By Sarah Stallebrass, reseach student,Geotechnical Engineering Research Centre, City University. This paper was first published in GE‘sJanuary 1990 edition
This paper, which was awarded the Cooling prise for 1989, sets outs factors which should be tsjzen into account when investigating the small strain stiffness ofsoils in order to arrive at a realfistic prediction ofground movement.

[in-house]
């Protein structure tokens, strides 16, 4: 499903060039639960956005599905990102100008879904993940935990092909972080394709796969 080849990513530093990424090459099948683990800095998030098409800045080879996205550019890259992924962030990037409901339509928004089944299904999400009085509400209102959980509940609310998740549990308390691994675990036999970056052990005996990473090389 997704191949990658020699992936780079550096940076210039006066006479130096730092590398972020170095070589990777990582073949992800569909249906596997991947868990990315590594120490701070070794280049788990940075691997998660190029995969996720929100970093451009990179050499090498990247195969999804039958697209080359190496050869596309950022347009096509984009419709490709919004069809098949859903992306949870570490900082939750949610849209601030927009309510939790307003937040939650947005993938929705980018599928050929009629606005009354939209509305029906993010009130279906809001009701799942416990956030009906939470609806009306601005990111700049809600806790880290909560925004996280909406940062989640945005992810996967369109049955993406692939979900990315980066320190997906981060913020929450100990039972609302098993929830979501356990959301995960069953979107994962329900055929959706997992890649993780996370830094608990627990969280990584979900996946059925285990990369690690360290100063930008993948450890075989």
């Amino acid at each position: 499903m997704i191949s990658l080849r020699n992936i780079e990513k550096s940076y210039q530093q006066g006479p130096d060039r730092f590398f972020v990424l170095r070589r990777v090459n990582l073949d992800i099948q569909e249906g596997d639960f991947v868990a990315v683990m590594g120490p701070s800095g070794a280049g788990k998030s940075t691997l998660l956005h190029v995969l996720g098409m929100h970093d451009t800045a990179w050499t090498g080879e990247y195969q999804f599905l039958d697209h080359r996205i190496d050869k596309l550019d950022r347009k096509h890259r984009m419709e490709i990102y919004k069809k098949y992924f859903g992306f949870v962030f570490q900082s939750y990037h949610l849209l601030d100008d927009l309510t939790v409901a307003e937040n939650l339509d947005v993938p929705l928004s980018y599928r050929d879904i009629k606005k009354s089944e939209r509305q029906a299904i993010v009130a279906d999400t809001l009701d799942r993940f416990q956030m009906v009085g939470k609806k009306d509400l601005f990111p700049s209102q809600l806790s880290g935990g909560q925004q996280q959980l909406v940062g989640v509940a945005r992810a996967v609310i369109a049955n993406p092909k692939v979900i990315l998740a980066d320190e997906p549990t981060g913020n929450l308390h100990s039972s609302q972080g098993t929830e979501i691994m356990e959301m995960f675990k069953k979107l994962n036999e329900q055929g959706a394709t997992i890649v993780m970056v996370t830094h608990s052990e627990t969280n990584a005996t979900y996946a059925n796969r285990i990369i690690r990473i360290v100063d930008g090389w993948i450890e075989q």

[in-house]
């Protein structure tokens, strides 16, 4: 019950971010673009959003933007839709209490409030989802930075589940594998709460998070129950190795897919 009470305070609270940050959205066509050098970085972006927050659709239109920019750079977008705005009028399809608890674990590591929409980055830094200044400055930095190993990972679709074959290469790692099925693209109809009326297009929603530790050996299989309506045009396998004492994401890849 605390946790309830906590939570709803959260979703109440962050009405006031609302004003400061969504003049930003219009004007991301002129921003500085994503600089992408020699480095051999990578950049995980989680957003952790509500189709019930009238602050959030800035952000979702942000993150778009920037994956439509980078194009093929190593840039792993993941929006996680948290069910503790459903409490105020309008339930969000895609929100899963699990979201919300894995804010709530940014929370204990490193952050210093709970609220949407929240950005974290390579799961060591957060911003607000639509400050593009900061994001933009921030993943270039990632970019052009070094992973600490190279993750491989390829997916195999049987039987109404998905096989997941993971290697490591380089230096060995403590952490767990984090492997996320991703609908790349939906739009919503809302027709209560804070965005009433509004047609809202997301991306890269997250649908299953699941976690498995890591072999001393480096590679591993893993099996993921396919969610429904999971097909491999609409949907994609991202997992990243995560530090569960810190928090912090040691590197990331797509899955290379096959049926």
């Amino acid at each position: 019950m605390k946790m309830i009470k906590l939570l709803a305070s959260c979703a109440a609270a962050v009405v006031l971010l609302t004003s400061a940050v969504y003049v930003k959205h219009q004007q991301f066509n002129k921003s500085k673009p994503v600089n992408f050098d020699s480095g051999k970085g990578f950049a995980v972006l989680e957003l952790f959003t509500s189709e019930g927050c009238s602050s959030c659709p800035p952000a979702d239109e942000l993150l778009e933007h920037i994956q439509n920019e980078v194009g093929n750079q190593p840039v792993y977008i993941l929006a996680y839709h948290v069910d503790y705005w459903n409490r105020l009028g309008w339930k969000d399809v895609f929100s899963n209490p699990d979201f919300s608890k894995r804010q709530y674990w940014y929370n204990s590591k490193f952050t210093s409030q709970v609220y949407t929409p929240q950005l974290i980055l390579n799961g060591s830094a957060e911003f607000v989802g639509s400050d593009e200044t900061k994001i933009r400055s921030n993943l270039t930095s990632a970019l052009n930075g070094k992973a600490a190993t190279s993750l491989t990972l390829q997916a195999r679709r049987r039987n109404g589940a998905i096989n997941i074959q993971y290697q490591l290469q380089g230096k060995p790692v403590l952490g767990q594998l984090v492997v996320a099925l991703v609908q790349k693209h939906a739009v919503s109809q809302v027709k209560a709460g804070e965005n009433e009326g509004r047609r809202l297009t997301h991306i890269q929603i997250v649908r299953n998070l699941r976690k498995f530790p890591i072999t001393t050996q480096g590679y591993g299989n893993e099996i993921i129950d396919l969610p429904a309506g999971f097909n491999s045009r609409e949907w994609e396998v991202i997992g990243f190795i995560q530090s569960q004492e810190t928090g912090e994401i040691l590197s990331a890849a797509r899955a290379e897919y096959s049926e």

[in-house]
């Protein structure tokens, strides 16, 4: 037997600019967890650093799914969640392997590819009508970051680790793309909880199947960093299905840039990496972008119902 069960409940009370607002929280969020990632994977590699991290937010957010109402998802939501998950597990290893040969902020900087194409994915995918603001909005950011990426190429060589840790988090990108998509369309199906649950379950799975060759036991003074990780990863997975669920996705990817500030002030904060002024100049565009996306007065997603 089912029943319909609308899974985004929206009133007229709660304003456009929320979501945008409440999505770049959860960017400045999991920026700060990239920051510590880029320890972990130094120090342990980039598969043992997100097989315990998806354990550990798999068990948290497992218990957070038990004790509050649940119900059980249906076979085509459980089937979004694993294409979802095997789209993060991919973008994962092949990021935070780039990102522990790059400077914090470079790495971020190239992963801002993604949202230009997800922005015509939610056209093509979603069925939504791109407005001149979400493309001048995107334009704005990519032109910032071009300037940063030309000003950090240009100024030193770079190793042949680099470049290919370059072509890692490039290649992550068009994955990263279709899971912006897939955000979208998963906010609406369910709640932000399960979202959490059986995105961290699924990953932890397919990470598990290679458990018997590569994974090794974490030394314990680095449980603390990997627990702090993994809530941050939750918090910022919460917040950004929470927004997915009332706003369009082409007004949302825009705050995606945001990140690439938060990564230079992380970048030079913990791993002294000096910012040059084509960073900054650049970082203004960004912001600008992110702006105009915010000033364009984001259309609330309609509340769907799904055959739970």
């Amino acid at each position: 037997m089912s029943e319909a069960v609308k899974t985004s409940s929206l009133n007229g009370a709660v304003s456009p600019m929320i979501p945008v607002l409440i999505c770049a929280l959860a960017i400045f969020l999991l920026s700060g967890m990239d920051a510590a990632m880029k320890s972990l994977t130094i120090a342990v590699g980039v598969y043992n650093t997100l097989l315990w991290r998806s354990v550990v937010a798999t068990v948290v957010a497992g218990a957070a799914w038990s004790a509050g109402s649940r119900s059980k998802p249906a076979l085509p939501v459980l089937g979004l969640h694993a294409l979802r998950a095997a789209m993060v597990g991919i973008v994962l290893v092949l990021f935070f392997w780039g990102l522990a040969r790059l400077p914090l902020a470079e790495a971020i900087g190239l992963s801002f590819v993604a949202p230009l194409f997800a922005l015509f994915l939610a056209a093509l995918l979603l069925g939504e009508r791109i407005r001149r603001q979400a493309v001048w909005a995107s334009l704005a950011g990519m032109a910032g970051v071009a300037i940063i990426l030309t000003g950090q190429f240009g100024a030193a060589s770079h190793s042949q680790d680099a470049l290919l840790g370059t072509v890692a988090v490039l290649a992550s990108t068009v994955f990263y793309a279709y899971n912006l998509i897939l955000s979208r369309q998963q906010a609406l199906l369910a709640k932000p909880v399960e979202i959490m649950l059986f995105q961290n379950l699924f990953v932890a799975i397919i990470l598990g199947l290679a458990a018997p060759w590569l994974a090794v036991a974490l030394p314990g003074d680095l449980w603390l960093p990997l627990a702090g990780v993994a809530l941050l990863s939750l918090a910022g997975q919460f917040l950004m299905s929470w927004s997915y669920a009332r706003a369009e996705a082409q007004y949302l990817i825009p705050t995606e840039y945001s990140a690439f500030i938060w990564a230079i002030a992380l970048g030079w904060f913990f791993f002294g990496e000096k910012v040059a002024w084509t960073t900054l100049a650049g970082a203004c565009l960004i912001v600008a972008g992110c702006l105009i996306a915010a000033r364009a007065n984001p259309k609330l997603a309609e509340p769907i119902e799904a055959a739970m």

At small strains, the behaviour of overconsolidated soil is non-linear and dependent on the current state and stress histozy ofthe soil. In addition to the overall history ofthe soil, described by the overconsolidation ratio, the recent stress history, for example a sudden change in direction of loading, has a major effect on the subsequent small strain soil stiffness (Som, 1968; Atkinson, 19732; Richardson, 1983).For realistic predictions of ground movements stress-strain relationships should be used which correspond not only to the correct state, stress history and strain level but also reflect the appropziate recent stress history. This is particularly important on sites where the recent stress history of the soil may change significantly across the site due to local geological variations or to nearby construction. Methods of modelling this non-linear, recent history dependent behaviour include empizical models derived from specific experimental data (Jardine and Potts, 1988),theoretically based constitutive soil models which only require basic soil parameters (Mroz et al, 1979) or mixed models which combine theory and empirical formulations (Simpson et at, 1979).